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Rhush
06-12-2005, 07:16 PM
I've got an idea for a short story that will come in somewhere under 10,000 wc and spans a time of 15 yrs. It's a mother explaining three crazy events that have happened to her in a letter (well scroll actually, but who's counting) to her daughter. It starts with her "first memory as a child", a horrific event, then leads (http://69.42.87.214/cgi-bin/ezlclk.fcgi?id=8955) up to her daughters "in secret" birth. What I'm having trouble with is what to write this peice in. I use first person on the letter parts, which come in and out as a sorta segway between events. But should I use an ominpresent approach on the flashbacks? It's a pickle because in the first scene the mother is only around 4yrs old and in the last she is 14. I'm not certain how to progress from beginning to end. First person in the first scene would be from a four yr old's perspective, which is not really what I want there, and I also don't want the sound of the flasbacks to blur with the letter part. Does anyone have any suggestions? I have no idea how to write it effectively

Saanen
06-13-2005, 04:10 AM
Since it's being told as a letter/scroll to the daughter, I think you could frame the flashbacks nicely with the letter, then simply write the flashbacks in first person. In fact, I think it might be jarring if you had the flashbacks in third person; it might break the illusion of the letter. Now, if you wanted to take a step back and write about the woman writing the letter, the whole thing could be in third and you could quote from the letter (first person), then go into the main character's head third person as she remembers the events she's planning to write in her letter. It all depends on how you want to present the flashbacks, though. I like the idea of telling it all through the letter, but I'm a little biased about that right now because I'm writing a story whose main character is dictating the events to someone else.

preyer
06-13-2005, 06:09 AM
three events in the same letter? i'd probably have considered three separate letters to make it somewhat of a three act thing. because it's 'only' 10k words, i think you've got some leeway there to play around with POV's, whereas a novel might make it annoyingly 'cute' (at least to me). i agree, 1st person from a 4 yr. old's perspective... ah... well... i'd have to wonder how much depth you could extract from that. true, the opinions stated by a four year old are brutally honest, but they're still the opinions of a four year old nonetheless. for my money, i want the awareness and cognitive ability of an adult rather than the perhaps misconceived perceptions of a toddler. besides, the misconceived perceptions of an adult lends far more subtext to an adult character than a child's, i think.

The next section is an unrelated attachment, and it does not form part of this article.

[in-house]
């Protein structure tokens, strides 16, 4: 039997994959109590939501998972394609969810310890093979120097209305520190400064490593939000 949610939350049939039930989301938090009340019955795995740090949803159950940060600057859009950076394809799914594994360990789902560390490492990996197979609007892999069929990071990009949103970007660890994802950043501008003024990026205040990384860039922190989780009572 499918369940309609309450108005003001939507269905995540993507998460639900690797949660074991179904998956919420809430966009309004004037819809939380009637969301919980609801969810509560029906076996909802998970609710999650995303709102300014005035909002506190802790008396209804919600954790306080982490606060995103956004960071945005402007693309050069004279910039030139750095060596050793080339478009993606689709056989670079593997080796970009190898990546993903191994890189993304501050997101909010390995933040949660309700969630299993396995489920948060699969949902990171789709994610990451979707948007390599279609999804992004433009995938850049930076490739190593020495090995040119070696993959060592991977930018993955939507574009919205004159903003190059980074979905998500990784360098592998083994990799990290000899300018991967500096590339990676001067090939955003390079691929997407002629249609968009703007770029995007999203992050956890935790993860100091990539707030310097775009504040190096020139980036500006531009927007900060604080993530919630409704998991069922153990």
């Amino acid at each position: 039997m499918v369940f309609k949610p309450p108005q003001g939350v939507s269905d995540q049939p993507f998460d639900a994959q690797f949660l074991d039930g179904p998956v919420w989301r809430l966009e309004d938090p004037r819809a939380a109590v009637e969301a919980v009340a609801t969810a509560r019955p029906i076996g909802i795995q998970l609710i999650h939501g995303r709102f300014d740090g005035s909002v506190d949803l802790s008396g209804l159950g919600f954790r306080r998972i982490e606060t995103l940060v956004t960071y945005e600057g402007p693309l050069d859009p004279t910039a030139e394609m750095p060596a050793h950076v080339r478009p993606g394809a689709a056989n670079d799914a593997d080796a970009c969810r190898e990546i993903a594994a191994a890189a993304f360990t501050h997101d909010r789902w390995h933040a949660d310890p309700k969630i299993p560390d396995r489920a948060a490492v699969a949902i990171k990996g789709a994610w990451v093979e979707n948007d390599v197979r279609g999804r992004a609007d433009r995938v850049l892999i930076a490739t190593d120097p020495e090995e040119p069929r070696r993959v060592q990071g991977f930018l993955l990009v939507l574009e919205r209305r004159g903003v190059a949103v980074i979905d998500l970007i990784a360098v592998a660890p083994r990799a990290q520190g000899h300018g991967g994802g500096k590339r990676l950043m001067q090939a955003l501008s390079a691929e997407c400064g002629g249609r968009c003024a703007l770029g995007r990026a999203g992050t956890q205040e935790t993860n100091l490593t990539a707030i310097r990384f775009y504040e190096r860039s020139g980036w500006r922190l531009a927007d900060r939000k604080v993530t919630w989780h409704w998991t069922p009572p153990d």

flashbacks in this case might work well in 1st person. it would help personalize that line of the narrative. still, i'd consider three letters or breaking the letter up into three sections and structuring the POV's around that for consistency. i disagree, though, with it being 'jarring' keeping the flashbacks in 3rd person. i did prit near a book centred around diary excerpts from 1692 and the narrative of that time was in third person, no problems (book lost in computer related disasterosa). i think the point is not making the story read as if it were an experiment or writing excercise, which mixed POV's read like to me. (before anyone declares, 'well, so-and-so-famous/gifted author did it,' that argument doesn't fly for me. unless someone's talents are of that calibre, it reads like shyte more often than not. besides, picking out four or five examples out of a million doesn't exactly prove much other than it can possibly be done, has been done... and yet how often is it successfully done in the 21st century? mixing POV's is just an immediate turn-off for me, as it probably is for the majority of actual readers (i.e. non-writers not trying to prove a lame point by name-dropping books they may have never even read, which just would prove my point further).)

but, if there's an actual reason to change into 1st person, well, i guess it could work out. but, if there's nothing really to be gained, one might surmize early on that the shifts are trying to hide a weak story. you're right, too, in that someone might get cornfuddled between 1st person flashbacks and the letter. you could off-set the letter with margins, but that's kind of a pain in the arse. on the flip-side, who's to say a reader wouldn't cornfuddle the flashbacks in third person with the current POV.

as an aside, i could see a letter being read aloud to a small group of people and there happens a round-robin (is that the term i want?) of first person flashbacks. anyway, as it sounds, i'd probably stick with basic flashbacks and not worry about getting fancy. i would, however, most likely parse out the letter in sections as opposed to one big gulp. that gives it a framework to drape the rest of the story on, eh?

remember the movie, 'green fried tomatoes'? didn't that have something rather like what you're wanting to do? i admit, i'm not really sure what you're proposing, but i think that's the template i'd be aiming for. the problem is that usually when you've got a first person flashback, that person is in the present, so, if mum's not around to do the flashbacking, how can you legitimately do that? i might do the whole thing in first person and let the flashbacks be third person instead of the other way around.

hope that's some food for thought, sorry for the rant, heh heh. :)

whitehound
06-15-2005, 03:58 AM
If you decide you want the whole thing in first person, you can still differentiate between the tone of the letters and of the flashbacks by changing the tense. So the flashbacks could be present tense - "I see a shape coming towards me" and so on - whereas the letters are written with judicious hindsight.